Both Ukraine and Russia's economy are in dire straits as the conflict rages on. On Friday, Russia's Prime Minister Dmitry Medvedev said there were "no easy solutions" to Russia's economic problems, Reuters reported, citing the RIA news agency.
Carsten Nickel, senior vice president of Teneo Intelligence, said that the latest negotiation initiative by Merkel and Hollande was "unlikely to provide a quick solution for the ongoing conflict in eastern Ukraine."
"Putin is unlikely to have a major interest in calming down the crisis at this point. More likely, in accepting talks, the Russian leader might see a chance of adding to an emerging transatlantic rift over the issue of arms supplies to Kiev," Nickel said in a note Friday.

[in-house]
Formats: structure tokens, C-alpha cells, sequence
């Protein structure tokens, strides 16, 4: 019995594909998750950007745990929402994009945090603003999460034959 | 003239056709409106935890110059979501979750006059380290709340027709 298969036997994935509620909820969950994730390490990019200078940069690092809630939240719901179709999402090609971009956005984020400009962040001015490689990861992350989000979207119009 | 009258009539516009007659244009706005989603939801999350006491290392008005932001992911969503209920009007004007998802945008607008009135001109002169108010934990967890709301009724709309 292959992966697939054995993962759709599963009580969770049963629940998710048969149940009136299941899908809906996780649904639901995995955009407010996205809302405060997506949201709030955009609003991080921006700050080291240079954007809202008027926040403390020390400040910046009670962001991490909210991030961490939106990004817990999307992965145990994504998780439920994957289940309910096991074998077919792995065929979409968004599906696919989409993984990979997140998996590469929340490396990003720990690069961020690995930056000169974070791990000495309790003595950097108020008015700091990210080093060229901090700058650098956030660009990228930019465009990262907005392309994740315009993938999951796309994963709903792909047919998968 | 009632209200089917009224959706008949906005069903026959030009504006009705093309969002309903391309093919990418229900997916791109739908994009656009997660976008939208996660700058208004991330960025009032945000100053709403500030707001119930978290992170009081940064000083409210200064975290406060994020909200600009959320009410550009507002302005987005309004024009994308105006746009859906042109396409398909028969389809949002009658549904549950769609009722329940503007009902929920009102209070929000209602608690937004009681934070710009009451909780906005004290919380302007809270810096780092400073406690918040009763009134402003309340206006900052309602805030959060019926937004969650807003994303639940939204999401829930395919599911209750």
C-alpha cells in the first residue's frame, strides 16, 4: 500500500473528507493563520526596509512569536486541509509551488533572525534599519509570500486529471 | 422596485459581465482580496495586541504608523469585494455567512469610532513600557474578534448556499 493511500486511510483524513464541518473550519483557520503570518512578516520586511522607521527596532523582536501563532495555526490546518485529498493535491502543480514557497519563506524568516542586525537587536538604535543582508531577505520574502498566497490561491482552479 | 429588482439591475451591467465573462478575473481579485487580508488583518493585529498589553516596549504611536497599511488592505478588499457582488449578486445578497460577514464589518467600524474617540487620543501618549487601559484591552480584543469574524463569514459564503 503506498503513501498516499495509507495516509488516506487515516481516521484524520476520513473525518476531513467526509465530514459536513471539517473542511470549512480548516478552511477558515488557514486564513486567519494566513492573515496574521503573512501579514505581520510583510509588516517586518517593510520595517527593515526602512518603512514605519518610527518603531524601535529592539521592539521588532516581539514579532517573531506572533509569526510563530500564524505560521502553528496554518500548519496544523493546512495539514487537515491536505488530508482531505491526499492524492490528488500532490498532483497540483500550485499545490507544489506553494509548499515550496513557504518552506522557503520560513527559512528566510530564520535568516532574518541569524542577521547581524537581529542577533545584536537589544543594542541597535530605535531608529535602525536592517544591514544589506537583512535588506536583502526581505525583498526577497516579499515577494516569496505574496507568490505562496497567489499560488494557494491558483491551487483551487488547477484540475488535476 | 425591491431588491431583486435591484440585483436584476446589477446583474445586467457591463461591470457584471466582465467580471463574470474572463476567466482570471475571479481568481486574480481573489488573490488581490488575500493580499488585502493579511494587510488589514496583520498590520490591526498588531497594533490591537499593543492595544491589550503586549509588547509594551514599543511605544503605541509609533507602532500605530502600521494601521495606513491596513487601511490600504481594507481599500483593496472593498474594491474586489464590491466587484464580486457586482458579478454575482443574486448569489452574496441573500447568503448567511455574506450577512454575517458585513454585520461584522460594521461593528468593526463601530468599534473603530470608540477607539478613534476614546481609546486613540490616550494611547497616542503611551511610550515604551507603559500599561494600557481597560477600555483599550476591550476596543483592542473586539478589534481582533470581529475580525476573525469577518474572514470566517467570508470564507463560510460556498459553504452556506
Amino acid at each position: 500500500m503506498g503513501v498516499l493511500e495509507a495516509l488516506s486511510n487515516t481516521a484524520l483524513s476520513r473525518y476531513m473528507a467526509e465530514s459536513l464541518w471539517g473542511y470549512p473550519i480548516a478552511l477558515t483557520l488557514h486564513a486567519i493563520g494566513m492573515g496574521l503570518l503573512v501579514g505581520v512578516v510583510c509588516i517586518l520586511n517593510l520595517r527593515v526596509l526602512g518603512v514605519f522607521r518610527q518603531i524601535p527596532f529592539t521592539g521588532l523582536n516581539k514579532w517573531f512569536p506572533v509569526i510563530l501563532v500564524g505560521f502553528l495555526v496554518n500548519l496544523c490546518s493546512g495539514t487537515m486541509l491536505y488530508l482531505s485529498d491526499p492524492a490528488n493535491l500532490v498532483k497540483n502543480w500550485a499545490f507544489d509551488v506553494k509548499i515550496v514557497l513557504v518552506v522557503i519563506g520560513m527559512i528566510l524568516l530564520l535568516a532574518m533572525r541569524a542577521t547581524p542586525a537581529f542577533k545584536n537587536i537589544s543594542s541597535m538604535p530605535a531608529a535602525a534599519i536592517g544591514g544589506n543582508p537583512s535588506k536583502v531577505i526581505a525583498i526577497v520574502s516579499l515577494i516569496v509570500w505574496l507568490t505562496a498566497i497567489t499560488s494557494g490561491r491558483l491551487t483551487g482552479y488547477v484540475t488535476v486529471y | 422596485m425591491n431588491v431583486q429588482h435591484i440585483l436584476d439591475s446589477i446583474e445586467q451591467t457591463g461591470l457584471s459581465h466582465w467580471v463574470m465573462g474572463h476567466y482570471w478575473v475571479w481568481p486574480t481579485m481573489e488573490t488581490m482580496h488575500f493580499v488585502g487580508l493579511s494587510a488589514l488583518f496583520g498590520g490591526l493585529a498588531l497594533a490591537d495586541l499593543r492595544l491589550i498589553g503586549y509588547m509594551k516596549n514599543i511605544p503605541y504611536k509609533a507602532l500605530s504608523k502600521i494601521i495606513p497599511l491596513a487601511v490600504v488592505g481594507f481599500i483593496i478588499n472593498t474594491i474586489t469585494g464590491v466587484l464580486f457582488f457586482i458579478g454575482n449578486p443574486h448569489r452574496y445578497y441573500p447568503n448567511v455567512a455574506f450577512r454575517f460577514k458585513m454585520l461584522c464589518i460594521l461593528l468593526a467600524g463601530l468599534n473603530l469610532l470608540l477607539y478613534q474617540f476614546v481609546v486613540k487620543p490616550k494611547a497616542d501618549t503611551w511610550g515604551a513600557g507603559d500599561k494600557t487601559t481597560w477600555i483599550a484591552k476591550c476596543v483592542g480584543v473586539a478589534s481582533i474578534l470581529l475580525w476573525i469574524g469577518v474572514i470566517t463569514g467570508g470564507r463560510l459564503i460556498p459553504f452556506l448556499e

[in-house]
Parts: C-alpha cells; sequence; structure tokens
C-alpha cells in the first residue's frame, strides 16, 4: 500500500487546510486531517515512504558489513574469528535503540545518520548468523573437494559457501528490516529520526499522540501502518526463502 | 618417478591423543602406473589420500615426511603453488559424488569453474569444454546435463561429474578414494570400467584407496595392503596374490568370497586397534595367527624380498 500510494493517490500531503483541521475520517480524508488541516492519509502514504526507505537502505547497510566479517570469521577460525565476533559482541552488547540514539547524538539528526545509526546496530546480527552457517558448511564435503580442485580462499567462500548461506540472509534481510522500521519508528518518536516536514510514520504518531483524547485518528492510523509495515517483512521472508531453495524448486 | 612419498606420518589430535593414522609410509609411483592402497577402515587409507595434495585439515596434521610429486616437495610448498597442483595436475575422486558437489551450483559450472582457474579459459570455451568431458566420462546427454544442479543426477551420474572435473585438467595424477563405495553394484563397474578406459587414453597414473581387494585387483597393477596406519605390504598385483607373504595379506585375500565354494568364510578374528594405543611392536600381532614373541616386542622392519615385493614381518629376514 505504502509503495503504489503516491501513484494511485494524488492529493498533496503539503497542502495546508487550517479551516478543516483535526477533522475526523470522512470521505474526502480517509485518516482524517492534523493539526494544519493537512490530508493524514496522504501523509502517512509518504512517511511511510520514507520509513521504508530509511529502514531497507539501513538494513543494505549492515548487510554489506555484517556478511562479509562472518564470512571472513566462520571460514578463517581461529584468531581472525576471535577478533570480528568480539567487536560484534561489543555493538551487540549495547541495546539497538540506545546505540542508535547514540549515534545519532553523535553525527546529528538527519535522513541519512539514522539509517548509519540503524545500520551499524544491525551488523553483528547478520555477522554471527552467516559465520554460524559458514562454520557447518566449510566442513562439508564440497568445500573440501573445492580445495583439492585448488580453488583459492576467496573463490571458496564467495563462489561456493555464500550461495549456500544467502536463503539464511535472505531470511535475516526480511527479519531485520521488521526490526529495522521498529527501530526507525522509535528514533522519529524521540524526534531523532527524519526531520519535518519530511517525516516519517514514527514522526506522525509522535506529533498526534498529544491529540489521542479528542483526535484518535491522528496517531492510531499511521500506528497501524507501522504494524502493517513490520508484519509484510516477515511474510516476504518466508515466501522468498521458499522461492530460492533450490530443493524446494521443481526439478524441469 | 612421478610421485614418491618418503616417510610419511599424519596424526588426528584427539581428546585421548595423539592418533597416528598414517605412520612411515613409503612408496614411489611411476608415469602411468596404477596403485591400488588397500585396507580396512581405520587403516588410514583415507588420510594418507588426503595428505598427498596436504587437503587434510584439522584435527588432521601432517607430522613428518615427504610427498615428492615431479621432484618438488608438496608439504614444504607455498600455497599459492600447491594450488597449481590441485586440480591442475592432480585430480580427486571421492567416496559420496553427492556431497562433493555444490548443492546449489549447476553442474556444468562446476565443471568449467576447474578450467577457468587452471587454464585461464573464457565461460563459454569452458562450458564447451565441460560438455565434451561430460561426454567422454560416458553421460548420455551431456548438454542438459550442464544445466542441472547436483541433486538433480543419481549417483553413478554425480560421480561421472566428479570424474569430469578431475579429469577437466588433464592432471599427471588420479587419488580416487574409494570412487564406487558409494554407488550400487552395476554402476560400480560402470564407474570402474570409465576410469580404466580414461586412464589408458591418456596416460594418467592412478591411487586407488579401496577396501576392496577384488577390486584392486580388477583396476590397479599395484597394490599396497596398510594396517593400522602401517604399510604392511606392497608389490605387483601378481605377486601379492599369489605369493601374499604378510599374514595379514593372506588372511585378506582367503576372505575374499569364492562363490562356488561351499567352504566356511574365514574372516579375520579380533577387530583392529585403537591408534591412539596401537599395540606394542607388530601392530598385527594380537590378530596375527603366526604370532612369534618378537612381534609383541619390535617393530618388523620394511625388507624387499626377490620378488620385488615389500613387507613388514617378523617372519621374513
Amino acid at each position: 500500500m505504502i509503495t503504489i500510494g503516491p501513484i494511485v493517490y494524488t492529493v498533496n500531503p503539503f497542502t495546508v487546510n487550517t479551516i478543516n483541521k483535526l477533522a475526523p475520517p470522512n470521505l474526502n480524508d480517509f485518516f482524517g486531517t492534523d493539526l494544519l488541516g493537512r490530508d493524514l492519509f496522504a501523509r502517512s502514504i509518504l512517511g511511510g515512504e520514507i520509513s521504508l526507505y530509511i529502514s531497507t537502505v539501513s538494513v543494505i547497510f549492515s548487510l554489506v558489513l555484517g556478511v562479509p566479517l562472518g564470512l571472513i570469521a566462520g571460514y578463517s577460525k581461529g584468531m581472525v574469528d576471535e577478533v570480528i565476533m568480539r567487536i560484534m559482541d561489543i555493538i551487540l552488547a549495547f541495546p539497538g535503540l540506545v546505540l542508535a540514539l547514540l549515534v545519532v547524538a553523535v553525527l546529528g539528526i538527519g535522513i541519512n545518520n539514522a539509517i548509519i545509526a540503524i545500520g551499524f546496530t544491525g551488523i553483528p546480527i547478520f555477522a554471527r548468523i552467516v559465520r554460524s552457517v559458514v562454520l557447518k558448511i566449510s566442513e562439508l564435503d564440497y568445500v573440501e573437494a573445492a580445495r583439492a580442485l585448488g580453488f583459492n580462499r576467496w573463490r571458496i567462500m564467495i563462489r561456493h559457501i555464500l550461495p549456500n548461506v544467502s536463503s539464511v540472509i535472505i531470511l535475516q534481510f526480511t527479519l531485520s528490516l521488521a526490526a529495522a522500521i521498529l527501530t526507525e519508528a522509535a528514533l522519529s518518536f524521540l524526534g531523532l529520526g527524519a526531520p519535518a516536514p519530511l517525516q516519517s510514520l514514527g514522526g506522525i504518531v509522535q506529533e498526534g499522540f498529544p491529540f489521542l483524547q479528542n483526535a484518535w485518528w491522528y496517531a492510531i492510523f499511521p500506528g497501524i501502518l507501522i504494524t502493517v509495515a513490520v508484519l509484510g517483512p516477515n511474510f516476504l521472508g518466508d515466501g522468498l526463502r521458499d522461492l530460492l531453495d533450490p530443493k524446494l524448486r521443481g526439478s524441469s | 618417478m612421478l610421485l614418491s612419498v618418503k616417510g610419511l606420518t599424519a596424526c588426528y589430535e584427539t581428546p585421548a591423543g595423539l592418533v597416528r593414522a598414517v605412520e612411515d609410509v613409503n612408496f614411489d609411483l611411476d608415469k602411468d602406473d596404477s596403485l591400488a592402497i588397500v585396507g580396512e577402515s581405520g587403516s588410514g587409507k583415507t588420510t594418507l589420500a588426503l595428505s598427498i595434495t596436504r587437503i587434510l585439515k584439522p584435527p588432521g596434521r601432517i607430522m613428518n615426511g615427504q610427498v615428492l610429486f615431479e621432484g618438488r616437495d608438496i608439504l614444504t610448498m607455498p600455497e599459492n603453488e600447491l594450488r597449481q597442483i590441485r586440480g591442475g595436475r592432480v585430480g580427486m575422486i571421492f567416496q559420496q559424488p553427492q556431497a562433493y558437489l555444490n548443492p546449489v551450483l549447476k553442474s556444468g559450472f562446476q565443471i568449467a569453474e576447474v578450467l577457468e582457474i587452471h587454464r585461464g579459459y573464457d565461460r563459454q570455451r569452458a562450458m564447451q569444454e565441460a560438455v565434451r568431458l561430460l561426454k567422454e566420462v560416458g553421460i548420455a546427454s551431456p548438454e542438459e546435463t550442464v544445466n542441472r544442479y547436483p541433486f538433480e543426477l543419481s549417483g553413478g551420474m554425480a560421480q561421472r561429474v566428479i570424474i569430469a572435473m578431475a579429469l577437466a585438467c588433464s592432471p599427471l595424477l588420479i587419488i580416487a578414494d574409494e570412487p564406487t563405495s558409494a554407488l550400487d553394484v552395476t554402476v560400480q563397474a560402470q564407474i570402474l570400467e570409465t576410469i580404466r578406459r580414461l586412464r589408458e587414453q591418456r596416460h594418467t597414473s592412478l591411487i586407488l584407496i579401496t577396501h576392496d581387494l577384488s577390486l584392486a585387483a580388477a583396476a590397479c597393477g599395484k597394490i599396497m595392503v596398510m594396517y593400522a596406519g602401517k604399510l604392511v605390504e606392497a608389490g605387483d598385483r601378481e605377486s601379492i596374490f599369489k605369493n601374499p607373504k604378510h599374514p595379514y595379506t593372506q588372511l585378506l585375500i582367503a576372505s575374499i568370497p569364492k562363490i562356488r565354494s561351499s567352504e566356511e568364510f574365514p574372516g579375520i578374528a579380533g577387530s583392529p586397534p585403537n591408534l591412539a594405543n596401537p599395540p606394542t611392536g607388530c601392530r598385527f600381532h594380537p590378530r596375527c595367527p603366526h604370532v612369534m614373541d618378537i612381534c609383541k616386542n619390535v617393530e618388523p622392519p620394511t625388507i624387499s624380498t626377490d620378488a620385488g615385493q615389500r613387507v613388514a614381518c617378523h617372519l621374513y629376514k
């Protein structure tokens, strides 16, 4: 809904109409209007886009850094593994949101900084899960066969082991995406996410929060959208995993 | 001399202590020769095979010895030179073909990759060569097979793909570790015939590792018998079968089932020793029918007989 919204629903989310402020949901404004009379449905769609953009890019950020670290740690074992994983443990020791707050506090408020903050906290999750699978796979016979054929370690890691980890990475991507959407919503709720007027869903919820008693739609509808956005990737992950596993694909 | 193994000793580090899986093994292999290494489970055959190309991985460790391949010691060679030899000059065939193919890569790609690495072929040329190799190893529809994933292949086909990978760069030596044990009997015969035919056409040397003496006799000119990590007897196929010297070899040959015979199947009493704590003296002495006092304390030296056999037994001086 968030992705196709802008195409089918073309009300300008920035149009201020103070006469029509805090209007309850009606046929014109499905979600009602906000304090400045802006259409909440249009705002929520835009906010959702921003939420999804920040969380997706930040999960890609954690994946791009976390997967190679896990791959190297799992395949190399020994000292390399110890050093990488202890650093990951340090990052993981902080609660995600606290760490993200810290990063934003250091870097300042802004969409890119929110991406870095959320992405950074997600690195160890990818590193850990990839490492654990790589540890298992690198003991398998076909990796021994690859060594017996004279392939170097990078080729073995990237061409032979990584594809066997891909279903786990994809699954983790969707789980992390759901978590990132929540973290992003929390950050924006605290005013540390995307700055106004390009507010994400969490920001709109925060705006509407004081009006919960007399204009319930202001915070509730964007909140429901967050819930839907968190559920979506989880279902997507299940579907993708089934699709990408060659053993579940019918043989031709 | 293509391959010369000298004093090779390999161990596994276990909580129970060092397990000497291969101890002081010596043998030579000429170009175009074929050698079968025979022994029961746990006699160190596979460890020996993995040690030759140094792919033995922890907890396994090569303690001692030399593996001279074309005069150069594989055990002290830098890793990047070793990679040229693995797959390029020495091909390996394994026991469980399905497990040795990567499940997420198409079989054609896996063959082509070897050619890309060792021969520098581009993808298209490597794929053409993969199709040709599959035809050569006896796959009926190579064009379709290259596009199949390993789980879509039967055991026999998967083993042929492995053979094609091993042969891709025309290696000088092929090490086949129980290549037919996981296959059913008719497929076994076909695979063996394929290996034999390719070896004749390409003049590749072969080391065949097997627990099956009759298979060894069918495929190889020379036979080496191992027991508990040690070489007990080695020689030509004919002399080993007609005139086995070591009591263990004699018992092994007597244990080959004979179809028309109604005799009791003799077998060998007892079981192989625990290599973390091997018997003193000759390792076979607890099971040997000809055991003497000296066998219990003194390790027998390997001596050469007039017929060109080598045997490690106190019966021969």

Russia was likely to bide its time, he added.
"Moscow will likely want the separatists to secure sites that would guarantee the sustainability of their territorial control in the situation of a frozen conflict; and – at the same time – an area large and economically powerful enough to claim a strong say in Ukrainian domestic politics if any negotiated solution were ever to emerge," he said.
"The underlying Russian rationale remains the same: Moscow wants to prevent Ukraine's membership in NATO and EU."
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Russia's economy has been hit hard by the severe decline in global oil prices and Western sanctions. This, in turn, has caused the ruble to weaken dramatically, pushing up the rate of inflation. Similarly, Ukraine's currency, the hryvnia, has also weakened substantially and, like Russia, its central bank has hiked interest rates in an effort to stop the rout.
Over the last six months, the hryvnia has fallen around 97 percent against the dollar; the Russian ruble, by contrast, has fallen around 46 percent against the dollar in the same period.